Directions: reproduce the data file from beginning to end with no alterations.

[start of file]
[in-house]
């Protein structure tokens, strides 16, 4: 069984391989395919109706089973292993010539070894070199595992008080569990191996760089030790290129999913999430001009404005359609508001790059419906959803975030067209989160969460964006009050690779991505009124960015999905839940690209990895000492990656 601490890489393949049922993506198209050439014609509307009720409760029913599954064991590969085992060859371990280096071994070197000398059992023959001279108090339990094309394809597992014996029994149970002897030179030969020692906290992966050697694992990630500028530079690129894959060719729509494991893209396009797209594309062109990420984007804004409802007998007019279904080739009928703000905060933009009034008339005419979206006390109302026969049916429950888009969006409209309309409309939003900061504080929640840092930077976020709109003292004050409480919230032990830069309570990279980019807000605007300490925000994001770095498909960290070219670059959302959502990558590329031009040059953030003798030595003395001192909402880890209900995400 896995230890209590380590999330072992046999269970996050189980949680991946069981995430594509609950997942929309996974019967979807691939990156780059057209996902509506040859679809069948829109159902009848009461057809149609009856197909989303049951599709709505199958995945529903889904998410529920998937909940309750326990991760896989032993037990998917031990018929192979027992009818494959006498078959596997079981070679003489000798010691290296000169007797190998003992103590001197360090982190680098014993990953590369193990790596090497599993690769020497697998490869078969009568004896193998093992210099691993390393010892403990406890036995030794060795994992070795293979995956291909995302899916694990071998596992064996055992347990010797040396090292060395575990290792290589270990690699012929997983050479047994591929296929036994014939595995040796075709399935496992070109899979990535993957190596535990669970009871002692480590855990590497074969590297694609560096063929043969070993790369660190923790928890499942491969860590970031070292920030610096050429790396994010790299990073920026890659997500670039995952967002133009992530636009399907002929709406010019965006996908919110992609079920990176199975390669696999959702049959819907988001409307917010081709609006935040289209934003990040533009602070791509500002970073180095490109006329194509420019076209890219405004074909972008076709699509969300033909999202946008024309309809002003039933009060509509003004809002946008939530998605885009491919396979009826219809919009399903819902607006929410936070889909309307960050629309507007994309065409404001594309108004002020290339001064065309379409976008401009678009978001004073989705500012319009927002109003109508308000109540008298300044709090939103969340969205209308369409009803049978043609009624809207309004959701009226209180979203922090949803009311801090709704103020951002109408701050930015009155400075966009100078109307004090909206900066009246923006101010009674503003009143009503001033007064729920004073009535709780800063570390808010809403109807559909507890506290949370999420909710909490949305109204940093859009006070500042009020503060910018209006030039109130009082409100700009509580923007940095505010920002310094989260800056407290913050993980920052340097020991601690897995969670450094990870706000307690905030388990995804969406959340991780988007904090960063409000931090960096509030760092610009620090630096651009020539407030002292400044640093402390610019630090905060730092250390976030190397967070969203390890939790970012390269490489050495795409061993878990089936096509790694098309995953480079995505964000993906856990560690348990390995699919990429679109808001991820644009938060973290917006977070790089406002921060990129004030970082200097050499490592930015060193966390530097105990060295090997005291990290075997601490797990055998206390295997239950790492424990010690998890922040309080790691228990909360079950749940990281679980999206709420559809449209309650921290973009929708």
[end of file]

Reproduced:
[in-house]
């Protein structure tokens, strides 16, 4: 069984391989395919109706089973292993010539070894070199595992008080569990191996760089030790290129999913999430001009404005359609508001790059419906959803975030067209989160969460964006009050690779991505009124960015999905839940690209990895000492990656 601490890489393949049922993506198209050439014609509307009720409760029913599954064991590969085992060859371990280096071994070197000398059992023959001279108090339990094309394809597992014996029994149970002897030179030969020692906290992966050697694992990630500028530079690129894959060719729509494991893209396009797209594309062109990420984007804004409802007998007019279904080739009928703000905060933009009034008339005419979206006390109302026969049916429950888009969006409209309309409309939003900061504080929640840092930077976020709109003292004050409480919230032990830069309570990279980019807000605007300490925000994001770095498909960290070219670059959302959502990558590329031009040059953030003798030595003395001192909402880890209900995400 896995230890209590380590999330072992046999269970996050189980949680991946069981995430594509609950997942929309996974019967979807691939990156780059057209996902509506040859679809069948829109159902009848009461057809149609009856197909989303049951599709709505199958995945529903889904998410529920998937909940309750326990991760896989032993037990998917031990018929192979027992009818494959006498078959596997079981070679003489000798010691290296000169007797190998003992103590001197360090982190680098014993990953590369193990790596090497599993690769020497697998490869078969009568004896193998093992210099691993390393010892403990406890036995030794060795994992070795293979995956291909995302899916694990071998596992064996055992347990010797040396090292060395575990290792290589270990690699012929997983050479047994591929296929036994014939595995040796075709399935496992070109899979990535993957190596535990669970009871002692480590855990590497074969590297694609560096063929043969070993790369660190923790928890499942491969860590970031070292920030610096050429790396994010790299990073920026890659997500670039995952967002133009992530636009399907002929709406010019965006996908919110992609079920990176199975390669696999959702049959819907988001409307917010081709609006935040289209934003990040533009602070791509500002970073180095490109006329194509420019076209890219405004074909972008076709699509969300033909999202946008024309309809002003039933009060509509003004809002946008939530998605885009491919396979009826219809919009399903819902607006929410936070889909309307960050629309507007994309065409404001594309108004002020290339001064065309379409976008401009678009978001004073989705500012319009927002109003109508308000109540008298300044709090939103969340969205209308369409009803049978043609009624809207309004959701009226209180979203922090949803009311801090709704103020951002109408701050930015009155400075966009100078109307004090909206900066009246923006101010009674503003009143009503001033007064729920004073009535709780800063570390808010809403109807559909507890506290949370999420909710909490949305109204940093859009006070500042009020503060910018209006030039109130009082409100700009509580923007940095505010920002310094989260800056407290913050993980920052340097020991601690897995969670450094990870706000307690905030388990995804969406959340991780988007904090960063409000931090960096509030760092610009620090630096651009020539407030002292400044640093402390610019630090905060730092250390976030190397967070969203390890939790970012390269490489050495795409061993878990089936096509790694098309995953480079995505964000993906856990560690348990390995699919990429679109808001991820644009938060973290917006977070790089406002921060990129004030970082200097050499490592930015060193966390530097105990060295090997005291990290075997601490797990055998206390295997239950790492424990010690998890922040309080790691228990909360079950749940990281679980999206709420559809449209309650921290973009929708």